Blue Zones are areas where people live longer than the average. The term Blue Zone was coined by Michel Poulain, Dan Buettner and Giovanni Mario Pes when investigating people around the world, centenarians who were known to live longer and happier lives than average populations.
There are five Blue Zones in the world. The Nicoya Peninsula is the largest of them and holds the record for most centenarians in the world.
Nicoya is a rural beach community located in the Guanacaste Province, in the North of Costa Rica. Most inhabitants of this area live up to 90 years of age. There are many contributing factors to longevity in Nicoya, such as family, proper rest, diet, water and an active lifestyle.
There is a lot to be learned from the Nicoyans regarding lifestyle. One might think the previously mentioned factors are practiced separately, but the secret lies in incorporating their culture into each aspect of life. Nicoya’s locals call it “Pura Vida,” meaning pure life. It is truly a wonder to see locals incorporate the “Pura Vida” lifestyle into their diet. Here is how they do it.
The majority of Nicoyans make their living by farming and raising cattle. Most of the food that ends up on their plate is from their own land or a neighbor’s land. Without acknowledging it as healthy or morally correct, Nicoyans simply end up eating locally. It’s cheaper, more convenient and familiar. A family oriented culture comes largely into play here. If a neighbor, friend and especially a family member owns land, the crops and fruits from it will surely be shared with all their loved ones.
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One of the meanings of “Pura Vida” is to take things as they come. This can be seen in the way seasonal produce changes the basic diet. Seasonal fruit is enjoyed while they’re still there, then locals move on to the next seasonal fruit, vegetable or crop. Part of the enjoyment process is to eat a lot of those fruits and vegetables, often grown in their own land, while they’re still available.
Preparing the meal
Food is prepared at home from scratch. It is rare to have processed meats or chemically altered products. This aspect strongly ties into the tight community life in Nicoya. For example, a neighbor might spontaneously show up at your door with a freshly slaughtered chicken to prepare dinner together. The process of preparing a meal usually lasts for many hours. Not because of the complexity of the meal, but because locals will get lost in conversation. Like this, even the preparation process turns into a social event.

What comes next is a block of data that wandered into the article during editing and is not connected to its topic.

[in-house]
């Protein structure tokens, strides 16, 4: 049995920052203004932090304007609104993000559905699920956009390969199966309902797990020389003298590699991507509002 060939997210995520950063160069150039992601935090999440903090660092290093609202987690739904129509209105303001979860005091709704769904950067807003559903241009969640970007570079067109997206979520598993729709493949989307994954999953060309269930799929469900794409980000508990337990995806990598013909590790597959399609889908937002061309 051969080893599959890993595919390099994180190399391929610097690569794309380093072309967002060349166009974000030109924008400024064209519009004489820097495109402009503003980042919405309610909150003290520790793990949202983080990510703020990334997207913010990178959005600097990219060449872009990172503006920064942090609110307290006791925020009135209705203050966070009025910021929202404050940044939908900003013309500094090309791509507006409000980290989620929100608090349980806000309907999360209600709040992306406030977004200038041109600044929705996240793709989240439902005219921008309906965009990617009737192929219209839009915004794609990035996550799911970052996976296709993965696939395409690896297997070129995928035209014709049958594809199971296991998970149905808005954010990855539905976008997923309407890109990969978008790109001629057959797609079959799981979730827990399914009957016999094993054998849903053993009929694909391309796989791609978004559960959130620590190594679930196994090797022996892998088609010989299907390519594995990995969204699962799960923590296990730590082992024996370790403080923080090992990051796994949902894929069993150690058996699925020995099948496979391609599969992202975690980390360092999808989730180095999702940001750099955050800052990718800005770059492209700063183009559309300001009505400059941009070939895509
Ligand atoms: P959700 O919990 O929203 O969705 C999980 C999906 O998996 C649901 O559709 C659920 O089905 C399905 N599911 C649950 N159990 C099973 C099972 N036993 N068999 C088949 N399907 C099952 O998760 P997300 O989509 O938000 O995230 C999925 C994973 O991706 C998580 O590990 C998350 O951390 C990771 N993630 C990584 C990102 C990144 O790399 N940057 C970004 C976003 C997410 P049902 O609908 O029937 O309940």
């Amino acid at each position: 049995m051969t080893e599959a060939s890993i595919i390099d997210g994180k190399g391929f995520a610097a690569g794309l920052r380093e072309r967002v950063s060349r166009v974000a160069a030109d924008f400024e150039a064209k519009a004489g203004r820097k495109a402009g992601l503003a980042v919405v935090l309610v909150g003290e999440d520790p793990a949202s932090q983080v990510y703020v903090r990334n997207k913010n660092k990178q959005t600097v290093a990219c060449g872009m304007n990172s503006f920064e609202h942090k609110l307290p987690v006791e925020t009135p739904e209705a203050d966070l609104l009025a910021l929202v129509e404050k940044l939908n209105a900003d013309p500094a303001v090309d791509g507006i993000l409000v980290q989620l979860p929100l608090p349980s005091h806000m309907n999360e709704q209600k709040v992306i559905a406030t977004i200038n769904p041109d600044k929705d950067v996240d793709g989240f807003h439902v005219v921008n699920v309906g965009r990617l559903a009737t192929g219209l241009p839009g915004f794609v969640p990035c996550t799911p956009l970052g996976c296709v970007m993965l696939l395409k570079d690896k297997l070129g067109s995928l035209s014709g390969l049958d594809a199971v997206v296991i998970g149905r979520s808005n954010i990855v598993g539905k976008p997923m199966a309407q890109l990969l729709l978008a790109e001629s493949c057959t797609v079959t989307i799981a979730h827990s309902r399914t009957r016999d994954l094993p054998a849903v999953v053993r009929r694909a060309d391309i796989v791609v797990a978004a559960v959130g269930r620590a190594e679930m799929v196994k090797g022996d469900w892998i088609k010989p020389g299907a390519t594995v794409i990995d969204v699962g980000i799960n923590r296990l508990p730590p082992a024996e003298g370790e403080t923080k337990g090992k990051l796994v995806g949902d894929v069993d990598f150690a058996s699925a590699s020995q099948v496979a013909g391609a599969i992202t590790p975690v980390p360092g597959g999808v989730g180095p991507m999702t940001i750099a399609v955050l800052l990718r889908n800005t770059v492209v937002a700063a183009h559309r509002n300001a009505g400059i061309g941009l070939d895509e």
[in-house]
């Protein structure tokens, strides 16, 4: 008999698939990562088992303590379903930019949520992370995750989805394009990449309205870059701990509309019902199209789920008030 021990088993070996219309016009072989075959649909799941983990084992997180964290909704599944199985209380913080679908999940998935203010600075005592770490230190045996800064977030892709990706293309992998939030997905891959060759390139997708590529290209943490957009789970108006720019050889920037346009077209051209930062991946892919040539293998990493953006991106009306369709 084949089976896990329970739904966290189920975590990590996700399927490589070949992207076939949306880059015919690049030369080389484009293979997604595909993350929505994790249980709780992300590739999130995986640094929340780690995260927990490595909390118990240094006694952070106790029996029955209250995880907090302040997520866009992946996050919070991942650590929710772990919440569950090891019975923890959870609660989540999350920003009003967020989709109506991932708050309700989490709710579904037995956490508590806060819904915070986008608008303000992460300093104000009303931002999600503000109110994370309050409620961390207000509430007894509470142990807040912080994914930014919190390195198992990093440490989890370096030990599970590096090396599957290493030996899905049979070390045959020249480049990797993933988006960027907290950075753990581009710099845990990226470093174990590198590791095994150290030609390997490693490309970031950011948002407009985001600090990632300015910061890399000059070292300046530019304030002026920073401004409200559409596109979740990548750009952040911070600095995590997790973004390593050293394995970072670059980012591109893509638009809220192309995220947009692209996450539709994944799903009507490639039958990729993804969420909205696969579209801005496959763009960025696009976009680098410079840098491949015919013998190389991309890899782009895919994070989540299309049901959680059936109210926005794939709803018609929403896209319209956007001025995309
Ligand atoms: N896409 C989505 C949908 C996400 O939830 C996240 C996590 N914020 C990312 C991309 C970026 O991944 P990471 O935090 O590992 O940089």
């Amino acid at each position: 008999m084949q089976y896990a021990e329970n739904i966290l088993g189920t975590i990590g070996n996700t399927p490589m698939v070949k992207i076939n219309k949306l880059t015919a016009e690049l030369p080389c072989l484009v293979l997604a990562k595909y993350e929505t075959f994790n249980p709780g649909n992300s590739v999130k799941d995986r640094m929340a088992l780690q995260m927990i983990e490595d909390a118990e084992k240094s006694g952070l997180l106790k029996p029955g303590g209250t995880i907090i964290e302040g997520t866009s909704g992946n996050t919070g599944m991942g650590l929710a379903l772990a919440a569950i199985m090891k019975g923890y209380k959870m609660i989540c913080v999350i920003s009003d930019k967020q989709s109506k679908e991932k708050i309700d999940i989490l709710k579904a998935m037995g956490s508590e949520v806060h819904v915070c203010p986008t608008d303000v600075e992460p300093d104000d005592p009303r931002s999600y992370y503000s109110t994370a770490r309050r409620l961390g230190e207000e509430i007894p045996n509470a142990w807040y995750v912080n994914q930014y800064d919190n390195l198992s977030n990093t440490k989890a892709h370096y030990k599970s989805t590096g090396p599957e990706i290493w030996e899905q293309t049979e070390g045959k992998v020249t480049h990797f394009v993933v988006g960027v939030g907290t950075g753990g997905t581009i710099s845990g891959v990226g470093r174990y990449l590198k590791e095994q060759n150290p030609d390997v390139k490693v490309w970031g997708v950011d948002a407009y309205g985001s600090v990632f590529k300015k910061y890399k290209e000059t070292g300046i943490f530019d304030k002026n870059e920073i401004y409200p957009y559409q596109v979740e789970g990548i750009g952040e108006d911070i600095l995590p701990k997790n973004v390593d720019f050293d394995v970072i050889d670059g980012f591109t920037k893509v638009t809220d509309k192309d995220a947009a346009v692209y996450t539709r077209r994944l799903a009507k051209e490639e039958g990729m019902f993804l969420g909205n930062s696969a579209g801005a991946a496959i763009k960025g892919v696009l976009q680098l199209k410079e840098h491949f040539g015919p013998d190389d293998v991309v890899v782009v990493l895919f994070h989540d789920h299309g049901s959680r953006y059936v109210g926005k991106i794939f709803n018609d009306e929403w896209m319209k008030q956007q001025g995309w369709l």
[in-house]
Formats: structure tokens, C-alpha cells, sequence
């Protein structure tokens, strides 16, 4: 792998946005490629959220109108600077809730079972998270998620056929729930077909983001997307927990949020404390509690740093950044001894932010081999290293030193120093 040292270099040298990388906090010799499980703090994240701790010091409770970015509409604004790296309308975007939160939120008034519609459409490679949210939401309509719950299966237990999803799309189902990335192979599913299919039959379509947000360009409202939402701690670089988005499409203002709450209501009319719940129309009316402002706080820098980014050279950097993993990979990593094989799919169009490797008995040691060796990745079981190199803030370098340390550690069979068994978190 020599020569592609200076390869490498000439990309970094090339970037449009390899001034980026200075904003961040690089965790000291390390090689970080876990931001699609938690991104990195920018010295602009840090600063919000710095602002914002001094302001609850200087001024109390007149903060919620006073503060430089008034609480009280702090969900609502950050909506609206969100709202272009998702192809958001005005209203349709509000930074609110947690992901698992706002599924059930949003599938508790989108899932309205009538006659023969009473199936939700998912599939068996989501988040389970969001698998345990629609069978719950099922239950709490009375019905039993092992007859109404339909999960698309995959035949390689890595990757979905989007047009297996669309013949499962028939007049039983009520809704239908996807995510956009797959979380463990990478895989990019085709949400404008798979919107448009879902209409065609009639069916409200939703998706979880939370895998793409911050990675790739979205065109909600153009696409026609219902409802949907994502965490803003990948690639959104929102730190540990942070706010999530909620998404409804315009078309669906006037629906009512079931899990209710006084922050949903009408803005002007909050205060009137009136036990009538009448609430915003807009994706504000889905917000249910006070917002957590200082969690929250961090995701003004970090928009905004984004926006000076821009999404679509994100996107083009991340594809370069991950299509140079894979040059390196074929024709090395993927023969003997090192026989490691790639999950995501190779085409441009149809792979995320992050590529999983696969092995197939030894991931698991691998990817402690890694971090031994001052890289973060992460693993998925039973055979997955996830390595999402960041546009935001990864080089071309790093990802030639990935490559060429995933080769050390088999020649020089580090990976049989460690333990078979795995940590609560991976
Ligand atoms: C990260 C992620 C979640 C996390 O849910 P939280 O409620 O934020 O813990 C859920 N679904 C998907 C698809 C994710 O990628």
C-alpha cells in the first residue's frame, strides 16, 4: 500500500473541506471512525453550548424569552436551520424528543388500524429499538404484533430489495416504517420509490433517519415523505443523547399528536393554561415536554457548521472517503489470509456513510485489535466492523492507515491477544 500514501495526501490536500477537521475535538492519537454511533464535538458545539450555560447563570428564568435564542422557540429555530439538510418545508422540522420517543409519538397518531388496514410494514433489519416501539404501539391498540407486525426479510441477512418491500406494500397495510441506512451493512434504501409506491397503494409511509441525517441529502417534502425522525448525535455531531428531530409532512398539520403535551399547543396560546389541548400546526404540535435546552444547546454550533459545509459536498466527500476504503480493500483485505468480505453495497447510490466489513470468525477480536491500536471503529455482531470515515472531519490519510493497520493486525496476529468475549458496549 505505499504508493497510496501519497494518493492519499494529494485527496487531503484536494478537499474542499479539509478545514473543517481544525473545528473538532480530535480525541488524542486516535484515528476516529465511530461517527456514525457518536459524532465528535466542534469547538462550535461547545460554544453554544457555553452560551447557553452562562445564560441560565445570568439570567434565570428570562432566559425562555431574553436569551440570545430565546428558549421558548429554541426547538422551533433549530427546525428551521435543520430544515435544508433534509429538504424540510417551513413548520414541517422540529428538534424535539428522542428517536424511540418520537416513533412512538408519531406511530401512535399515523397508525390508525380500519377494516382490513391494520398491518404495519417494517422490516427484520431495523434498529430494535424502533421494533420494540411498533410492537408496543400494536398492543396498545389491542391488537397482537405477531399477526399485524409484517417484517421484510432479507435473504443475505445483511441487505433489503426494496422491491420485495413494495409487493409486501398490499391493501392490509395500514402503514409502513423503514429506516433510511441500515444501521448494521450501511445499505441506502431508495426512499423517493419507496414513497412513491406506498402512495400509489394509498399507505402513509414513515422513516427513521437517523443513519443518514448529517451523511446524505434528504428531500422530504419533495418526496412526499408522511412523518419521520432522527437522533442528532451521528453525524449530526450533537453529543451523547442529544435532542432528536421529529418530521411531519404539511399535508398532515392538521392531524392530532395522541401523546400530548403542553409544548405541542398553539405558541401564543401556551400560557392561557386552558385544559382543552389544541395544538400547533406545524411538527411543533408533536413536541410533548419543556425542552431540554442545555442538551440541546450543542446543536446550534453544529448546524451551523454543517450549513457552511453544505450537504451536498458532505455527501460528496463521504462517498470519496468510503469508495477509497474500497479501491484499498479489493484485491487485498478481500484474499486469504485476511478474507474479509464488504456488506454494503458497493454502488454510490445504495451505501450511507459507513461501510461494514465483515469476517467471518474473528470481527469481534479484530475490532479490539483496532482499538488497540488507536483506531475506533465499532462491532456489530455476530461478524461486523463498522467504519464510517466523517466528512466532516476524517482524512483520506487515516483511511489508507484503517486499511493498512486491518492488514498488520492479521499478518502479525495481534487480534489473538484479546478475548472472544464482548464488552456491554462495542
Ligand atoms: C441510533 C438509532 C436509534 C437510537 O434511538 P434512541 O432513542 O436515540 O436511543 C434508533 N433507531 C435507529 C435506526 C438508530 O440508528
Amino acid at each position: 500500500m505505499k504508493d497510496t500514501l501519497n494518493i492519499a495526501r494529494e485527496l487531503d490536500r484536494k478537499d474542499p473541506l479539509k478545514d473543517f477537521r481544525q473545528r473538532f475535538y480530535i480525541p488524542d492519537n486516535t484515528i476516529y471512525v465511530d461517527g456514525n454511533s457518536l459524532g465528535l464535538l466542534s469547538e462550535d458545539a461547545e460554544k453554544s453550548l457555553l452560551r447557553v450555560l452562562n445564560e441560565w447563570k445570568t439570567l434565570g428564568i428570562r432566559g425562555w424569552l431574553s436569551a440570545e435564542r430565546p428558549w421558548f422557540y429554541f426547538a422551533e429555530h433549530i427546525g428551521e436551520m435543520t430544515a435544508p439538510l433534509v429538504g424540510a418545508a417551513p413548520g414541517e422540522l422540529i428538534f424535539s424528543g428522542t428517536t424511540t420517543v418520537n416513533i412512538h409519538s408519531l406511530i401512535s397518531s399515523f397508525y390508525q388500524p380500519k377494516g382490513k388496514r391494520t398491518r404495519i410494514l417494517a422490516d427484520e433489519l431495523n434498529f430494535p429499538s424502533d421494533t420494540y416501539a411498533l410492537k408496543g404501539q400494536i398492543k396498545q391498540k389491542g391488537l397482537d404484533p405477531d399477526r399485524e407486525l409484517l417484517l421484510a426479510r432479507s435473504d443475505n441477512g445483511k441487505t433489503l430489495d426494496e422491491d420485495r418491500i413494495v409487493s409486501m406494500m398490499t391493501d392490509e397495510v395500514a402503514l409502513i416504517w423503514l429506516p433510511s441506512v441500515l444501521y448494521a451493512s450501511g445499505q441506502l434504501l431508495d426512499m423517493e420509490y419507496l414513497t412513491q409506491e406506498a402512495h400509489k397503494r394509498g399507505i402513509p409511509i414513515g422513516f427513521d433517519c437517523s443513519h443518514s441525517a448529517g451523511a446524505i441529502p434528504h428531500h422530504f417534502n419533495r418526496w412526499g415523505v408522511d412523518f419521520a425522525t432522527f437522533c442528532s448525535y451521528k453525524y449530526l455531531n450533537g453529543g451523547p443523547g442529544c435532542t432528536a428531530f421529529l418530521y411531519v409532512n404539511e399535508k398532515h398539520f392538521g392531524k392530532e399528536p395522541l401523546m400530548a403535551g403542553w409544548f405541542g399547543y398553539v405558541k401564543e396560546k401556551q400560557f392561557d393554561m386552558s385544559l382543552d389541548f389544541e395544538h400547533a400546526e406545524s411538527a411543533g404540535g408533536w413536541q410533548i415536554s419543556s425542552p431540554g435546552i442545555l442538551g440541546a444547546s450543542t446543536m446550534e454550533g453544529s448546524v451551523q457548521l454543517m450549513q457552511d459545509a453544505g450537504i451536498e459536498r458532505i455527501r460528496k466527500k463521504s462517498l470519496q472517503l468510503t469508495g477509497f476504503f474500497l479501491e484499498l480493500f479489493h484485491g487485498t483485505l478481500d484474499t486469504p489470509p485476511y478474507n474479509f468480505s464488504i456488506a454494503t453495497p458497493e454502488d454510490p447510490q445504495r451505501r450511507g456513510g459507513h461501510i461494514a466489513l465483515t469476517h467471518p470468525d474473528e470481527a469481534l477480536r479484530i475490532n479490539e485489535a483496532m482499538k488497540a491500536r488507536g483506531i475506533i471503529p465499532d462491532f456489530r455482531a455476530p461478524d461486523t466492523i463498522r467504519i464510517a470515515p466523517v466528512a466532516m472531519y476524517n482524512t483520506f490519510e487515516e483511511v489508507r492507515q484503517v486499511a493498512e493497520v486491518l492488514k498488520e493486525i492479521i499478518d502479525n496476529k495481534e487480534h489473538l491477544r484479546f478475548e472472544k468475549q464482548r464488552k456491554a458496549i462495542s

The time spent on making the meal is a way of showing love to those who will eat the meal. In the same way, the food will be received with a gracious heart, acknowledging the love that was poured into the meal.
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Enjoying the meal
The “Pura Vida” lifestyle comes into play most visibly in the diet during meal times. When you have any meal of the day, it is time to rest. Food is eaten slowly and in the company of others. It is a ritual of fellowship. There are no distractions and the moment is taken seriously. You must be present.
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Nicoyans make rest a priority and it is usually centered around meal times. During the meal, Nicoyans rest and unwind. After the meal, they take time for a “siesta,” a nap, before heading back to the fields to work.
Although it is not directly connected to a lifestyle, it is suspected that a large influence on this Blue Zone is the quality of water. Nicoyan water holds the highest rate of calcium in Costa Rica. Calcium lowers the risk of heart disease, strengthens bones and prevents hip fractures.
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So what has made Nicoya a Blue Zone? Turns out it is not the diet that will make you live a hundred years. Rather, the lifestyle. The “Pura Vida” lifestyle that the people of the Nicoya Peninsula live out daily. Where a healthy relationship with food, people and rest take priority. Taking it easy seems to be the secret for a long life.